Gee whiz, I sure wish I had a picture to put that applied here.
You've probably all heard the rev rant about nonlinearity, and how most sandbox games claiming to be nonlinear really just make you run around with nothing special happening. Now, I do enjoy tromping around a city via car or foot or special power, but there is really nothing rewarding about it. The only real way to advance a storyline is to do the missions given out to you by certain characters on the map, with what you do in between meaning virtually nothing, except perhaps leveling up your character, or finding a new car.
The nonlinearity only comes in during small missions, if that. Sure, you could try several fancy ways of killing someone in a mission, but at the end of the mission, he's still dead, and you get the same reward nonetheless. Nonlinearity needs to be applied to the overall game, not in small chunks of nonlinear possibility that really make no difference to the overall experience.
A game like Oblivion, for example, shows what is wrong with the current way we deal with open world gameplay. The first time I played it and arrived in the city, I unknowingly stole something, and after one thing led to another, I had all the guards on my tail, and I ended up roaming the countryside, looking for NPCs to kill. Needless to say, it was rather fun, but even when I killed most NPCs, they got back up as if nothing was wrong. It was as if the game was saying " well, since you aren't playing the game the way we intended you to play it, we're going to assume you aren't serious about it.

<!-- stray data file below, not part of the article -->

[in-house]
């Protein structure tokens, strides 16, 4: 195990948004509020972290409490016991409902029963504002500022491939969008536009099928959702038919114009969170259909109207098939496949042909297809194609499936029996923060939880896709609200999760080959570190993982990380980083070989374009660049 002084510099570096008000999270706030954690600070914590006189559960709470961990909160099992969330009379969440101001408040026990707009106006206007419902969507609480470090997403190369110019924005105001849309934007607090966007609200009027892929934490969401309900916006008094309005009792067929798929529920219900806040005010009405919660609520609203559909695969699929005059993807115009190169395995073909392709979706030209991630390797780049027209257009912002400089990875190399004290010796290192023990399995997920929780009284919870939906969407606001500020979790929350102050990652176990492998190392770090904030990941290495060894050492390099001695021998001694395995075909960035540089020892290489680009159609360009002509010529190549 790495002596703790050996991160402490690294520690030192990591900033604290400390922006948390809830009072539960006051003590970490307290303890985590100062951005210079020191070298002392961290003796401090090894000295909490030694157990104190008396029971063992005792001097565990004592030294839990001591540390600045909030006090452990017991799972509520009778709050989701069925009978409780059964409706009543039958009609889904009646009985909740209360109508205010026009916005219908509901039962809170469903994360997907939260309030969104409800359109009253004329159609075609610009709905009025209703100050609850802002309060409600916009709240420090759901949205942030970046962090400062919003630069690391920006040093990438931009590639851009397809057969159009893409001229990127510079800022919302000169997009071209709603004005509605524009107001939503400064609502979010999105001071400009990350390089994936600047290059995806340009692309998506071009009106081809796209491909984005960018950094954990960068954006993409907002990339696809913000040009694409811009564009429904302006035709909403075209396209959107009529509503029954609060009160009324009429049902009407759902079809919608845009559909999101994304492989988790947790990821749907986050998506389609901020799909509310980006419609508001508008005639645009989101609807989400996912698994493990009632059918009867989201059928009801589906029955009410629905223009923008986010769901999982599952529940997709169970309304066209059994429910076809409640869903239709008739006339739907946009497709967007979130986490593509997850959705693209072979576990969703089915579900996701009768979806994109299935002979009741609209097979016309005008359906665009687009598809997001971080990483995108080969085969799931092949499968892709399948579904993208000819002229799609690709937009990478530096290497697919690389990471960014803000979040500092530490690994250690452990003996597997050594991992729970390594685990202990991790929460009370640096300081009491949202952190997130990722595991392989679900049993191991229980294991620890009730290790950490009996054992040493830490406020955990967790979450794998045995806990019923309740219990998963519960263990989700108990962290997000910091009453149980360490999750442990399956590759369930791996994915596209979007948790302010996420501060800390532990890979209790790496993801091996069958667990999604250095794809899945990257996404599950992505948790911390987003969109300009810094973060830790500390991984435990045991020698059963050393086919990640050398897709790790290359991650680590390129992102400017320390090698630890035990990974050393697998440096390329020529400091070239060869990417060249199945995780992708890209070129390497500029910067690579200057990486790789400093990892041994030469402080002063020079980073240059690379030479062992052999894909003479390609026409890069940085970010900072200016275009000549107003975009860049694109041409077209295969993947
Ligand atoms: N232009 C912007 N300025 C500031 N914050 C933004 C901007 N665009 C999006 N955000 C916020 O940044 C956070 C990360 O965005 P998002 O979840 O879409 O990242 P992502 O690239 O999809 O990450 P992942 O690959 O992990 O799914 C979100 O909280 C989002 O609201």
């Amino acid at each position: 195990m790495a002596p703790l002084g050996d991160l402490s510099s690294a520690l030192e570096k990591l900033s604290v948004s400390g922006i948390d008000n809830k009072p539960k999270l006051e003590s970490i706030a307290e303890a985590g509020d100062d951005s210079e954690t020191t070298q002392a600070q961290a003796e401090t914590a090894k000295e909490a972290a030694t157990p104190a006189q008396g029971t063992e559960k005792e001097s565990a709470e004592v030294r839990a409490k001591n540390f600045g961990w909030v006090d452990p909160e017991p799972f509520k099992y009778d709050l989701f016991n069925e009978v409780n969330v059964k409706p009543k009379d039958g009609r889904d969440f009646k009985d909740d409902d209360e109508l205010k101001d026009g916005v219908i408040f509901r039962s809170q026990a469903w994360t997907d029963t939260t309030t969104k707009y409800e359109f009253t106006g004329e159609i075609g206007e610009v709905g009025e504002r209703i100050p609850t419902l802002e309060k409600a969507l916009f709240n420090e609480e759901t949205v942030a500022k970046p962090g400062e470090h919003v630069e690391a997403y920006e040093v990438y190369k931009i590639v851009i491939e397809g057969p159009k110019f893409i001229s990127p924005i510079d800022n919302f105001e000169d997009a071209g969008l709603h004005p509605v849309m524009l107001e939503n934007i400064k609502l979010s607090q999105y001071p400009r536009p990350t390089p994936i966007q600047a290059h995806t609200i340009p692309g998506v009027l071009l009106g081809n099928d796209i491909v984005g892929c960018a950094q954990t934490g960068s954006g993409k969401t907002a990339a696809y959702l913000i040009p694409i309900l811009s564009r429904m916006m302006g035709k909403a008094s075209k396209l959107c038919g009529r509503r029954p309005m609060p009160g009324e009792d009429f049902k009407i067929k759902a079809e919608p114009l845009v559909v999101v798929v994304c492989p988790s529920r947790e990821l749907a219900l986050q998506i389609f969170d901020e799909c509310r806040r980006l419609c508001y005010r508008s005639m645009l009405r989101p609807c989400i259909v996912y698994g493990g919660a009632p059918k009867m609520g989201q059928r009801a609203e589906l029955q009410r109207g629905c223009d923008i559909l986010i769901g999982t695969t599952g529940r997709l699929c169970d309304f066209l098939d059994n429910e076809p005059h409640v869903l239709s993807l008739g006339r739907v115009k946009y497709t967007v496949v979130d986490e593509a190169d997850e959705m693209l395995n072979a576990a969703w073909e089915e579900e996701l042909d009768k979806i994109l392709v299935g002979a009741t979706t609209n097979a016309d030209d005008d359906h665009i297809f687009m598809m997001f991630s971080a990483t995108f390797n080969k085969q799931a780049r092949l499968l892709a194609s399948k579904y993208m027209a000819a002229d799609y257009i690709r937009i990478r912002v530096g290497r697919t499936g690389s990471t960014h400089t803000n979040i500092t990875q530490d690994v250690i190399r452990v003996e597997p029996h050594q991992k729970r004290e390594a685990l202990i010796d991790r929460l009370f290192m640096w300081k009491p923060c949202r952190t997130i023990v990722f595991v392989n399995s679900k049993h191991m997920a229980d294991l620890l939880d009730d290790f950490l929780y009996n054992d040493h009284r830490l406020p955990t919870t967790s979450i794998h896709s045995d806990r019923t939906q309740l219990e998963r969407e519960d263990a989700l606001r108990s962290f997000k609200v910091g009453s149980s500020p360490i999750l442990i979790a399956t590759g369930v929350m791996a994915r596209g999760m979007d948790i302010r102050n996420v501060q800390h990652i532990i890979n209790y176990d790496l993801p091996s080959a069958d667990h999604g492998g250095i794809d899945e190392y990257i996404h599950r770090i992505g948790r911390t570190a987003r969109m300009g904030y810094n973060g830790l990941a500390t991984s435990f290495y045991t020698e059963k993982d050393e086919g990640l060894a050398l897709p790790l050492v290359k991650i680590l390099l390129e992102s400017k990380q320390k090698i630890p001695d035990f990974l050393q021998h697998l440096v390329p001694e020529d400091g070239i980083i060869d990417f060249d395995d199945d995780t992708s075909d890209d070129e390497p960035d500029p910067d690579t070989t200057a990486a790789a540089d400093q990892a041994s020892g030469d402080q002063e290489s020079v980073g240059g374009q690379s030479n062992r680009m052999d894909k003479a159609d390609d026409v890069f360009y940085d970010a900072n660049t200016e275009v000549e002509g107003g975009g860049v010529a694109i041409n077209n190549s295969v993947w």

If this game had large scale nonlinearity, my mass murderings would have affected something, anything.
But no, the NPCs still talked to me the same way, and in the end, nothing was accomplished. Open world games need to stop being so focused on getting the player to do one thing and one thing only, and instead just place the setting around them, and let the player do with it what he will, and then have the game react accordingly. Games with so called 'moral choice' or games that have multiple endings or decisions need to stop having the decisions be made via a text decision in a cutscene, and be more subtle, allowing physical actions taken in game slightly alter the environment, having the NPCs react differently to the character, and show the player that what he has done in game has made a difference. If Oblivion did this well, I could have had bounty hunters after my head, or perhaps the ability to recruit henchmen of some kind, but no.
In conclusion, this sort of thing needs to be applied better to story and setting driven games like RPGs and Adventure games more, if people really want to have a game that plays like a sandbox game but actually feels rewarding or important.
This is my first article, so it probably wasn't very good. Ah well. read